In Louis Gibson’s recent Local Viewpoint, he makes observations about Caltrans, questioning the benefit and cost of some local projects. To maintain a safe, efficient and integrated transportation system, investments in our increasingly busy state highway system are a major necessity.
Traffic safety is always our top priority so with that in mind, here are some facts about the various projects Mr. Gibson mentions:
▪ Gore points at highway on- and off-ramps can be a very hazardous spot for both motorists and highway workers. Paving gore points is a positive, long-term safety improvement. The paving of these areas saves in maintenance costs and improves visibility for motorists while providing a safer refuge for disabled vehicles. Paving the gore points at the on- and off-ramps along U.S. 101 also reduces exposure of our maintenance workers to fast-moving traffic.
▪ Rebuilding the sharp curve on U.S. 101 near Gaviota in Santa Barbara County reduces the chance for cars to run off the road—an occurrence associated with the previous alignment of the northbound lanes. This is a wise long-term investment in a corridor that will continue to have rising traffic levels.
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▪ On the U.S. 101 overcrossing at South Higuera Street, after the old-style rail was obliterated by a large truck, Caltrans replaced the severely damaged rail and took advantage of this repair work to expedite a planned upgrade of the sub-standard bridge rails at this busy interchange.
▪ A single median barrier works when the opposing travel lanes are close together. On Highway 101 south of Arroyo Grande, the extra-wide median has elevation changes that require concrete barriers along both directions of the highway to prevent vehicles from careening down a steep slope.
Still, we also need to expand our transportation system to include all travelers, not just motorists.
▪ Adding capacity to the U.S. 101 crossing of the Santa Maria River at the Santa Barbara County line included a separated path that has vastly improved the connectivity for bicyclists and pedestrians whose previous options were nearly 10 miles away. Caltrans is committed to providing facilities for multiple modes of travel wherever possible.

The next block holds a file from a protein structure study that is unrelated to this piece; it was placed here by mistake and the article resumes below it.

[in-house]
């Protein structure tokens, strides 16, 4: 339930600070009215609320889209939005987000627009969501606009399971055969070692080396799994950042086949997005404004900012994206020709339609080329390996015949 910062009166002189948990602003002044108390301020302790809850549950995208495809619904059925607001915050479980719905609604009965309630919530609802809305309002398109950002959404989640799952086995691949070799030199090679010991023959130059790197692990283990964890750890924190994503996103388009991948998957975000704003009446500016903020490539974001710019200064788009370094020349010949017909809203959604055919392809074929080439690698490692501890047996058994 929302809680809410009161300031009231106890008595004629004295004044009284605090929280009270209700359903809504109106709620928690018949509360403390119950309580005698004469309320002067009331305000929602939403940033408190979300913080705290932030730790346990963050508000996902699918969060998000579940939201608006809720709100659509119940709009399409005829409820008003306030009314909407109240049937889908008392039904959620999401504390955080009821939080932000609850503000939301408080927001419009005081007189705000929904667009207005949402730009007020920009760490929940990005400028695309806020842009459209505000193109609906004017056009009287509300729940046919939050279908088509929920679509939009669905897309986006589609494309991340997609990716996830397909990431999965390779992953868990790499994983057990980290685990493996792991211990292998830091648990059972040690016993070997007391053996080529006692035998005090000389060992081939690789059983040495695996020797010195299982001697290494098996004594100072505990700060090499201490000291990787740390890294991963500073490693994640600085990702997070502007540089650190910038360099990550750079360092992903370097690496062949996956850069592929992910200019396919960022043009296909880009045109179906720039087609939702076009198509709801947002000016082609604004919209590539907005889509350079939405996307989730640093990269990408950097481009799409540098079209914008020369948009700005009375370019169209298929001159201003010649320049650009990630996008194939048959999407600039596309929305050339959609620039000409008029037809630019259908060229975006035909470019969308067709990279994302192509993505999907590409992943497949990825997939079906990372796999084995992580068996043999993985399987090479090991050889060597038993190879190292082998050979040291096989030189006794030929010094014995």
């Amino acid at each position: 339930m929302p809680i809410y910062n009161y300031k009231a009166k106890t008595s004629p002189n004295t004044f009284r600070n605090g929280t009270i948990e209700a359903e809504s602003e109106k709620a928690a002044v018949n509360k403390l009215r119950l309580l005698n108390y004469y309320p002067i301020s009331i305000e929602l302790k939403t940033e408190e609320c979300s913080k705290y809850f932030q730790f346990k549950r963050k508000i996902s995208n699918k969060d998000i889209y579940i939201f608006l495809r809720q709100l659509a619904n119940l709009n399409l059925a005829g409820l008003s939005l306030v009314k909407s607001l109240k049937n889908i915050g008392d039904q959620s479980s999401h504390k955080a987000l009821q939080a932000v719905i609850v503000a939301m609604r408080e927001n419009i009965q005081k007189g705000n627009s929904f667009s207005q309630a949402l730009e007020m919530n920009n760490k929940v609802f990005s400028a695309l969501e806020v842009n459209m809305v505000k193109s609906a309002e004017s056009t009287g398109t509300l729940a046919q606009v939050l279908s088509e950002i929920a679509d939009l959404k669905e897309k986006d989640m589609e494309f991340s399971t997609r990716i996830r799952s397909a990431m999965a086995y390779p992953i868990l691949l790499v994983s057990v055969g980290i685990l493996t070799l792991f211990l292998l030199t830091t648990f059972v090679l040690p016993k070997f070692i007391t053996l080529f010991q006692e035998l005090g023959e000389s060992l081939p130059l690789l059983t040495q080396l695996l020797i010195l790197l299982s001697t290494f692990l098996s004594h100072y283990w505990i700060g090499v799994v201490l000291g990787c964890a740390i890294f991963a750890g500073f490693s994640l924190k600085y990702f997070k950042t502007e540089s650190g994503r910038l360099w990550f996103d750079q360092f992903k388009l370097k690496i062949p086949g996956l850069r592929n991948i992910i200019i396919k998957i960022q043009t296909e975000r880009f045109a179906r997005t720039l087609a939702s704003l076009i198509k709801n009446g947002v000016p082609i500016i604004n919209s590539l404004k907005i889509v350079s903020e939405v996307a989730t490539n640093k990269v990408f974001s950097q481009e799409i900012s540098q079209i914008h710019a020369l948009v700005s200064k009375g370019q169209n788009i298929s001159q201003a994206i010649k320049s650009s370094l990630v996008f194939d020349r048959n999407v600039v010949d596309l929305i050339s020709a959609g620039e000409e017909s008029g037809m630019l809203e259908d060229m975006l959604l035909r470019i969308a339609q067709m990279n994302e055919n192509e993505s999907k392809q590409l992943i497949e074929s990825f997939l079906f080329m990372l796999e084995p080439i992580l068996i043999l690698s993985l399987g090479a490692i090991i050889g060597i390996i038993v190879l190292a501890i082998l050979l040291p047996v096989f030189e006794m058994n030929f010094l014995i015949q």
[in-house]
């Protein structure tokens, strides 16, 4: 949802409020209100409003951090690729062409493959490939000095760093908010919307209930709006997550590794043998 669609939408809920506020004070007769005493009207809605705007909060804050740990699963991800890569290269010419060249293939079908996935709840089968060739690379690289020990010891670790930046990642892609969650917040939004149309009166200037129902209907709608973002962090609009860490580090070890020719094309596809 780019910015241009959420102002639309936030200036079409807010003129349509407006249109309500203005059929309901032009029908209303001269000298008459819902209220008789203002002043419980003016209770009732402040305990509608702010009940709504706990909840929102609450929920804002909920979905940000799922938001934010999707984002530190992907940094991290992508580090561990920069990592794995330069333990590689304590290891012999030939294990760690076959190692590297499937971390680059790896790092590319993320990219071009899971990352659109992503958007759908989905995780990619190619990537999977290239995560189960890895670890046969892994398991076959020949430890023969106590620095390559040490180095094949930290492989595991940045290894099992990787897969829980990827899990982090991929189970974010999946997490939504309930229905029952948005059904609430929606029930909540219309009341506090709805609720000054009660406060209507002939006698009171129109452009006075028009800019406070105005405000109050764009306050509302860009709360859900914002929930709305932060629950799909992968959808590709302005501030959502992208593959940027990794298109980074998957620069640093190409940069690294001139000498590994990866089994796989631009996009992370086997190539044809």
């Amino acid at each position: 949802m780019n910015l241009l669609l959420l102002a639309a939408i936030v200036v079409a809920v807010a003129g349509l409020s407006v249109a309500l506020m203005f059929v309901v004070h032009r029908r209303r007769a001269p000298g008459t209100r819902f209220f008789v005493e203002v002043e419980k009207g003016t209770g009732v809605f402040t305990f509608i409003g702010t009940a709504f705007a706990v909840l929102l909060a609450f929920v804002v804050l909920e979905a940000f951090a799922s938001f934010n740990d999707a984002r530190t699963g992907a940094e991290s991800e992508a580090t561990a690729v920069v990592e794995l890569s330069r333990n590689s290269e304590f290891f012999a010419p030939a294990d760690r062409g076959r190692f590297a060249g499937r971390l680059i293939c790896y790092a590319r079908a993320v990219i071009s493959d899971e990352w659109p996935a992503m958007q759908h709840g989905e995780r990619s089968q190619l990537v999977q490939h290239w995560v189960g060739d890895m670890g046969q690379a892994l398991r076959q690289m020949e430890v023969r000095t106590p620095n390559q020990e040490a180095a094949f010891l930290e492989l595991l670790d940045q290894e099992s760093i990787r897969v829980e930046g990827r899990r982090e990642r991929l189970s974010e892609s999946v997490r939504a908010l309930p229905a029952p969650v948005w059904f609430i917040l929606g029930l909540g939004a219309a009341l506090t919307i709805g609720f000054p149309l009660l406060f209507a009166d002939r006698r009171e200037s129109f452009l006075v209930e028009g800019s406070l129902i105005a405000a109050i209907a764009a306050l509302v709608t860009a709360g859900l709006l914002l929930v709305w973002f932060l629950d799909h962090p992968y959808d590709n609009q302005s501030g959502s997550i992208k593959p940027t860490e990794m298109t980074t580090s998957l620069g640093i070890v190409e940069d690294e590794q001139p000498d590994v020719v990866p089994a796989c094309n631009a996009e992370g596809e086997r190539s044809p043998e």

▪ Interchanges, such as the one recently reconstructed at U.S. 101/Los Osos Valley Road interchange, are often locally led with Caltrans participating to ensure safety and integrity of the finished product. The rebuilt interchange was a coordinated effort with the city of San Luis Obispo, improving traffic flow and safety in a section of town that has seen major commercial and retail growth. The wider overpass, coordinated traffic signals and improved on/off-ramps have vastly improved mobility through this area.
The Caltrans highway safety program takes a highly disciplined approach to addressing problem areas, either where a collision pattern exists or where there is a high likelihood of collisions. A detailed cost-benefit analysis was done for each of these projects to address vehicle incidents that could be corrected in a cost-effective manner. It’s also important to note that we recover costs from third parties when appropriate, which reduces the burden on taxpayers. And we always award our construction contracts to the lowest qualified bidder.
Our ‘Fix-It First’ strategy is specifically designed to address many of Mr. Gibson’s concerns by focusing on preserving, maintaining and operating over 50,000 lane miles of highway to improve traveler safety and rideability for motorists. Some of these include a new four-way stop at Highway 46 and Vineyard Drive in Templeton, which will reduce serious broadside collisions at this busy intersection.
Another major safety upgrade is the recent installation of seven miles of rumble strips along Highway 41 east of Cholame, the main route between the coast and valley. The vibration sound they make will help prevent run-off-the-road incidents that are common on two-lane, rural highways.
With traffic volumes increasing and accident rates on the rise statewide, Caltrans pledges to continue implementing important highway improvements to maintain our wonderful quality of life on the Central Coast. The recent passage of Senate Bill 1 will provide us with the opportunity to catch up on years of unfunded maintenance needs that have plagued our roadways. Expectations are high, and we recognize we have an even greater responsibility to deliver for the people of California.
Tim Gubbins is director of Caltrans District 5, which includes the Central Coast.